Acountability and Autonomy

If you’re building out a growth team with multiple people, I believe these two things are really important. So, as you’ll see individuals on the growth team get to decide what they work on to achieve the team goals that we set, as the team leader, I’m not providing a very specific set of directions.

But with autonomy comes accountability, and so people on the growth team — they don’t have to be right all the time, their experiments don’t always have to be successful, but there’s an expectation that they improve over time in terms of their knowledge of the customer product and channels, and that we continue to find more and more successful experiments, as we build off of this base of knowledge.

So, before we dive into what we do on a day to day, in a week to week basis, we first need to understand where we’re going. And so the framework we use to set goals on the growth team is something they’ll probably a lot of you are familiar with, it’s called the OKR framework.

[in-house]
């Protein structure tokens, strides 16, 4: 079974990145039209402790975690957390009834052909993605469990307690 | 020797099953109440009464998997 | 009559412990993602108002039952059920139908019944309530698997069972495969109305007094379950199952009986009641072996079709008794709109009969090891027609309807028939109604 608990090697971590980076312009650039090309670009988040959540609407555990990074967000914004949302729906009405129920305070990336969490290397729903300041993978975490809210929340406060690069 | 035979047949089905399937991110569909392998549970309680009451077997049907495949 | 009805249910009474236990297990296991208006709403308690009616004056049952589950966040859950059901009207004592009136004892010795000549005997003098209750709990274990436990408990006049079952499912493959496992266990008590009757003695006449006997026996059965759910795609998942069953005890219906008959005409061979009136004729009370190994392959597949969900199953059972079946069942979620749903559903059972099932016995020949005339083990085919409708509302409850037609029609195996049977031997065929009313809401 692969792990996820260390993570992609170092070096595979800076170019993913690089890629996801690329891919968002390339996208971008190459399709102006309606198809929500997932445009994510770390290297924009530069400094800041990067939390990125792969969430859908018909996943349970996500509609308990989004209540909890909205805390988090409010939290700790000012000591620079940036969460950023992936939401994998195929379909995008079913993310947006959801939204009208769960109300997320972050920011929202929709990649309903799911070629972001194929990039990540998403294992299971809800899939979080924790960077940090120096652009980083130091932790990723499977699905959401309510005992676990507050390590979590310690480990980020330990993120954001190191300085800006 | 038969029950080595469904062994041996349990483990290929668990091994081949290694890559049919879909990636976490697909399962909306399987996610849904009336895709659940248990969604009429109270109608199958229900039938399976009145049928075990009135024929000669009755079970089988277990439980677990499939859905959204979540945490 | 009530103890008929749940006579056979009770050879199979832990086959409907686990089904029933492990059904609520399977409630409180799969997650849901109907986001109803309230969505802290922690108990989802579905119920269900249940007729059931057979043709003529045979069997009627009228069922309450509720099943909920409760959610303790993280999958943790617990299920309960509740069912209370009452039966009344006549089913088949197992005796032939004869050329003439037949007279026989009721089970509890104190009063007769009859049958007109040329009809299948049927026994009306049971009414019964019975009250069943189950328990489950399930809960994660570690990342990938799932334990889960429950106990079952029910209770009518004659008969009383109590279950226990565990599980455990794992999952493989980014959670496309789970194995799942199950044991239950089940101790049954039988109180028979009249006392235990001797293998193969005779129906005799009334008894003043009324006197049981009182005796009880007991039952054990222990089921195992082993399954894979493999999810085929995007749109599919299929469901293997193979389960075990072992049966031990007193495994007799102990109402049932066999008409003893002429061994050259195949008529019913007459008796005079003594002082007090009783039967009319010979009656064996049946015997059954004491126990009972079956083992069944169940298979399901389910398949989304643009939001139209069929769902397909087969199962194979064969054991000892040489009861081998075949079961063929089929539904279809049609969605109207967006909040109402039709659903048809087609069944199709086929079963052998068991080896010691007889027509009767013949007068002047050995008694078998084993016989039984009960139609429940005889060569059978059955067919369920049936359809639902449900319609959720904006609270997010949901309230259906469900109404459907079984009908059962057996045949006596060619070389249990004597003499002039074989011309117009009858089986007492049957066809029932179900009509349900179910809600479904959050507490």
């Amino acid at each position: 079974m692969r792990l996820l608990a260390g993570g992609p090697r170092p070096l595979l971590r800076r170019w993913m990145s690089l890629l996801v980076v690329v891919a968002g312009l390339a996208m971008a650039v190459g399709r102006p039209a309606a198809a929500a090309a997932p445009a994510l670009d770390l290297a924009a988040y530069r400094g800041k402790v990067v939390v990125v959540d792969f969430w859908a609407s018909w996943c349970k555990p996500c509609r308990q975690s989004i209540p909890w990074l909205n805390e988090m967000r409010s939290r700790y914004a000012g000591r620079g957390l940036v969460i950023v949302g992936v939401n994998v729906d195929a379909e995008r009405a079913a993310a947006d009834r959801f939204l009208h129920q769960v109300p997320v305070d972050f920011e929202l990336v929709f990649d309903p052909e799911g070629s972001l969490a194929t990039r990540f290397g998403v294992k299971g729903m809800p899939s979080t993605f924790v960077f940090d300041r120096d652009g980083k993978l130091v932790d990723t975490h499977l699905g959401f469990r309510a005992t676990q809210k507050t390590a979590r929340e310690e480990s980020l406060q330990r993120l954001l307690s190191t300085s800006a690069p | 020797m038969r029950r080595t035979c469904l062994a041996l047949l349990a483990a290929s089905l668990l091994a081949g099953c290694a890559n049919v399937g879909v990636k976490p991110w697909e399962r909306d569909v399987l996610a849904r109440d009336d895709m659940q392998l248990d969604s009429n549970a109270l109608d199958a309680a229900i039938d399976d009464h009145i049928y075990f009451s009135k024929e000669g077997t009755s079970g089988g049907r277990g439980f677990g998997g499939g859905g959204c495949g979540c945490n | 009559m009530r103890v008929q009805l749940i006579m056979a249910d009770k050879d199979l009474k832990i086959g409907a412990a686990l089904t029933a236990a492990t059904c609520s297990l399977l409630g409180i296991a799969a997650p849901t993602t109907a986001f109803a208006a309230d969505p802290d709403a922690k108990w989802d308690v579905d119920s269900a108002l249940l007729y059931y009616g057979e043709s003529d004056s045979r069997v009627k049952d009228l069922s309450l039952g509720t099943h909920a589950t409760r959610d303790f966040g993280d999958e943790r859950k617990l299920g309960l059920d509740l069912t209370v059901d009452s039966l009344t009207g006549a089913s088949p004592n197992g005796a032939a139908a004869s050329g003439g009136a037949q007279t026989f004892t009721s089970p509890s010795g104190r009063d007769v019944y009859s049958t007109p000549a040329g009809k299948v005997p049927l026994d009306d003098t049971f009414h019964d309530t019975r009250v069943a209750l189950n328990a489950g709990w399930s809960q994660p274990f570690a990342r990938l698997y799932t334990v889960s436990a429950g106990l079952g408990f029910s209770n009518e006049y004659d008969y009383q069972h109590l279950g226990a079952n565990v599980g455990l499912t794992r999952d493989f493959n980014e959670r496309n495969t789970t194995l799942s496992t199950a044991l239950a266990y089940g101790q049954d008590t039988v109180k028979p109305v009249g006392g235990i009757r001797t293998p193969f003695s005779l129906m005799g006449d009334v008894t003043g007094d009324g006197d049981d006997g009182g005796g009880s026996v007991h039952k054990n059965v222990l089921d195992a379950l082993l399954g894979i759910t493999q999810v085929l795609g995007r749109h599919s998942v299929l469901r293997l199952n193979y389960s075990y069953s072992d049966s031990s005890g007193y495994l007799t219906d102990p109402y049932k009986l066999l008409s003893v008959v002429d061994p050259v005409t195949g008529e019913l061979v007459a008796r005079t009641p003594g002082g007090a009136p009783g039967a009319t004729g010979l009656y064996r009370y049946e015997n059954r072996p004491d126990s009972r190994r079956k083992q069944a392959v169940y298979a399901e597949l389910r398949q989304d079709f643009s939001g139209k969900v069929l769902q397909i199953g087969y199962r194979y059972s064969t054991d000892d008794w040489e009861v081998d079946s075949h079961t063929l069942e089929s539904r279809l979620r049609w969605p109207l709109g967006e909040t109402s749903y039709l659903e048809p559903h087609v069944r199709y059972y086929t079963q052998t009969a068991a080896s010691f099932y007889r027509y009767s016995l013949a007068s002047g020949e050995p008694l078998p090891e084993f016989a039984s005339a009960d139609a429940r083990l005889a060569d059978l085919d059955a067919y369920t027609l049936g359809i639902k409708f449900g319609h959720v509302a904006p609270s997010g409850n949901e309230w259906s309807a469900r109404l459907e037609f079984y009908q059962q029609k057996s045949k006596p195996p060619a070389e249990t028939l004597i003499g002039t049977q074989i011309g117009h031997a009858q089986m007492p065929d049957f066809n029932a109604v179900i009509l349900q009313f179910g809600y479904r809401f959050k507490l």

It was invented by Intel, popularized by Google, used at Zynga and many of the other high-growth companies here. What OKR stands for is ‘Objective and Key Results’, I’m not going to dive into details here, but how we set these goals is basically:

First, we take a step back and we ask the question “What is the one area that we can work on, or the one thing that we can achieve that drives the biggest impact on our growth curve right now?”